Hyperstimulation symptoms subside as the body regains its normal, non-hyperstimulated health.

However, eliminating hyperstimulation can take much longer than most people think, causing symptoms to linger longer than expected.

As long as the body is even slightly hyperstimulated, it can present symptoms of any type, number, intensity, duration, frequency, and at any time, including chemical sensitivities.

Even so, since anxiety-caused chemical sensitivities are a common symptom of stress, especially anxiety-caused chronic stress, it's harmless and needn't be a cause for concern. ALL hyperstimulation-caused symptoms subside when hyperstimulation has been eliminated and the body has had sufficient time to recover and stabilize. Therefore, there is no reason to worry about it.

Anxiety symptoms often linger because:

  1. The body is still being stressed (from stressful circumstances or anxious behavior).
  2. Your stress hasn't diminished enough or for long enough.
  3. Your body hasn't completed its recovery work.

Addressing the reason for lingering symptoms will allow the body to recover.

Since worrying and becoming upset about anxiety symptoms stress the body, fueling hyperstimulation, these behaviors can interfere with recovery.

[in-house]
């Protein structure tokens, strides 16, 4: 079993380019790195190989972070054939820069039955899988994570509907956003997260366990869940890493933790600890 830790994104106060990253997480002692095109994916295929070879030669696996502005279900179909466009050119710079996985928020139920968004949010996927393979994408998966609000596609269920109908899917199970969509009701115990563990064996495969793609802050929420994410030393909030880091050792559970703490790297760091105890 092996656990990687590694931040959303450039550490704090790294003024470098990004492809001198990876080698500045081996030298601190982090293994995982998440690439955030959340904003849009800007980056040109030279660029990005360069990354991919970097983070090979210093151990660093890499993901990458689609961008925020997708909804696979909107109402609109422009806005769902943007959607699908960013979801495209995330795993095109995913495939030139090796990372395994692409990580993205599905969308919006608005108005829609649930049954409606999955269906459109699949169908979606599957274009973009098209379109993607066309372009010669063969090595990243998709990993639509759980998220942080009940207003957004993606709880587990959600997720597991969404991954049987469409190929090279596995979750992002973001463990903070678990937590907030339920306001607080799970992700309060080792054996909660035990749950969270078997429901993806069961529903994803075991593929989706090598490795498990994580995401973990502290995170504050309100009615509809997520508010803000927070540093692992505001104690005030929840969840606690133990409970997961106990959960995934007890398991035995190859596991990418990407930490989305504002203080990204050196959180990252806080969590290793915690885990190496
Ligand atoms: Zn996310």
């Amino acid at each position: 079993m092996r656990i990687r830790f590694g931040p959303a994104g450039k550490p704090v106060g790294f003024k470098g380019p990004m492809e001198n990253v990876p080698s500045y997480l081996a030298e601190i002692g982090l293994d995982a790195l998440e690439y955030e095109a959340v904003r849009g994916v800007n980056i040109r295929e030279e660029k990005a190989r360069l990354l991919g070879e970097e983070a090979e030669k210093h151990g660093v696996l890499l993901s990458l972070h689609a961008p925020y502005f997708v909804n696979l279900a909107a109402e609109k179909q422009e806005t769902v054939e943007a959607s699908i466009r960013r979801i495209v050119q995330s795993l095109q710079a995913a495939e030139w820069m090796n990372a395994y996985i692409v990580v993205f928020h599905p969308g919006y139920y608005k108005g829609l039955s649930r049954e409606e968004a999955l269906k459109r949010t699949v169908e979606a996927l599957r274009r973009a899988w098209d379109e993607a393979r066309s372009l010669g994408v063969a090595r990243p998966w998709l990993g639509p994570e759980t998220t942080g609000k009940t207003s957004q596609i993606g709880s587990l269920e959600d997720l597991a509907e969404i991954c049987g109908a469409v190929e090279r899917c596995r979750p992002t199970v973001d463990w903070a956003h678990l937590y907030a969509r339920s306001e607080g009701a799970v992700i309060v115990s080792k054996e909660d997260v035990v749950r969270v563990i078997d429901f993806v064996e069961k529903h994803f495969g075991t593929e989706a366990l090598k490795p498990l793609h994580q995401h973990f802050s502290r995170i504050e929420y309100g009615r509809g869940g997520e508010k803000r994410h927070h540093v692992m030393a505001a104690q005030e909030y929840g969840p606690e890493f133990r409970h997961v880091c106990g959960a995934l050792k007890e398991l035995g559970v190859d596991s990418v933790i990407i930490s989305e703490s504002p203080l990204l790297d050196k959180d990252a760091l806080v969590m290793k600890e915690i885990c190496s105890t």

Passively accepting your symptoms – allowing them to persist without reacting to, resisting, worrying about, or fighting them – while doing your recovery work will cause their cessation in time.

Acceptance, practice, and patience are key to recovery.

Since the body can take a long time to recover from hyperstimulation, it's best to faithfully work at your recovery despite the lack of apparent progress.

However, if you persevere with your recovery work, you will succeed.

Eliminating hyperstimulation will bring results in time!

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Unidentified and unaddressed underlying factors is the primary reason why anxiety symptoms persist.[9][10][11]

Addressing your underlying factors (Level Two recovery) is most important if you want lasting success.

Addressing Level Two recovery can help you:

  • Contain anxious behavior.
  • Become unafraid of anxiety symptoms and the strong feelings of anxiety.
  • End anxiety symptoms.
  • Successfully address the underlying factors that so often cause issues with anxiety.
  • End what can feel like out-of-control worry.

All our recommended anxiety therapists have had anxiety disorder and overcame it. Their personal experience with anxiety disorder and their Master's Degree and above professional training gives them insight other therapists don't have.

If you want to achieve lasting success over anxiety disorder, any one of our recommended therapists would be a good choice.

Working with an experienced anxiety disorder therapist is the most effective way to treat anxiety disorder, especially if you have persistent symptoms and difficulty containing anxious behavior, such as worry.

In many cases, working with an experienced therapist is the only way to overcome stubborn anxiety.